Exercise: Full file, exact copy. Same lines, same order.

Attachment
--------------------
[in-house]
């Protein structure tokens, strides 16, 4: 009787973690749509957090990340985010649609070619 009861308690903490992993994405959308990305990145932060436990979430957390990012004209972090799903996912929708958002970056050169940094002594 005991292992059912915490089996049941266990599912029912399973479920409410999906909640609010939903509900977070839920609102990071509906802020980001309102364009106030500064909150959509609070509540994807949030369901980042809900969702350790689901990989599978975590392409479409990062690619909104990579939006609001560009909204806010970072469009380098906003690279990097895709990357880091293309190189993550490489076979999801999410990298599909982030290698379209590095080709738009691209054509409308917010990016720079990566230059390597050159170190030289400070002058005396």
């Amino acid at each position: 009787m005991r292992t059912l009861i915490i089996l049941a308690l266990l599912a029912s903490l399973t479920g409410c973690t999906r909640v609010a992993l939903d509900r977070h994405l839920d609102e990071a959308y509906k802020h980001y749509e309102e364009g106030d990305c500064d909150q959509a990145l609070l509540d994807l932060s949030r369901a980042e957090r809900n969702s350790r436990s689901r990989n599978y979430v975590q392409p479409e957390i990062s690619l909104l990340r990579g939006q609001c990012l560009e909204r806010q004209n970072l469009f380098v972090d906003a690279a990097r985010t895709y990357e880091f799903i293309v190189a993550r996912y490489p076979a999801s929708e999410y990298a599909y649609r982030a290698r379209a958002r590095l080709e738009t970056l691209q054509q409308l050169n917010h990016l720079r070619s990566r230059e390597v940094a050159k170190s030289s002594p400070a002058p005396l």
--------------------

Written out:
[in-house]
């Protein structure tokens, strides 16, 4: 009787973690749509957090990340985010649609070619 009861308690903490992993994405959308990305990145932060436990979430957390990012004209972090799903996912929708958002970056050169940094002594 005991292992059912915490089996049941266990599912029912399973479920409410999906909640609010939903509900977070839920609102990071509906802020980001309102364009106030500064909150959509609070509540994807949030369901980042809900969702350790689901990989599978975590392409479409990062690619909104990579939006609001560009909204806010970072469009380098906003690279990097895709990357880091293309190189993550490489076979999801999410990298599909982030290698379209590095080709738009691209054509409308917010990016720079990566230059390597050159170190030289400070002058005396």
């Amino acid at each position: 009787m005991r292992t059912l009861i915490i089996l049941a308690l266990l599912a029912s903490l399973t479920g409410c973690t999906r909640v609010a992993l939903d509900r977070h994405l839920d609102e990071a959308y509906k802020h980001y749509e309102e364009g106030d990305c500064d909150q959509a990145l609070l509540d994807l932060s949030r369901a980042e957090r809900n969702s350790r436990s689901r990989n599978y979430v975590q392409p479409e957390i990062s690619l909104l990340r990579g939006q609001c990012l560009e909204r806010q004209n970072l469009f380098v972090d906003a690279a990097r985010t895709y990357e880091f799903i293309v190189a993550r996912y490489p076979a999801s929708e999410y990298a599909y649609r982030a290698r379209a958002r590095l080709e738009t970056l691209q054509q409308l050169n917010h990016l720079r070619s990566r230059e390597v940094a050159k170190s030289s002594p400070a002058p005396l």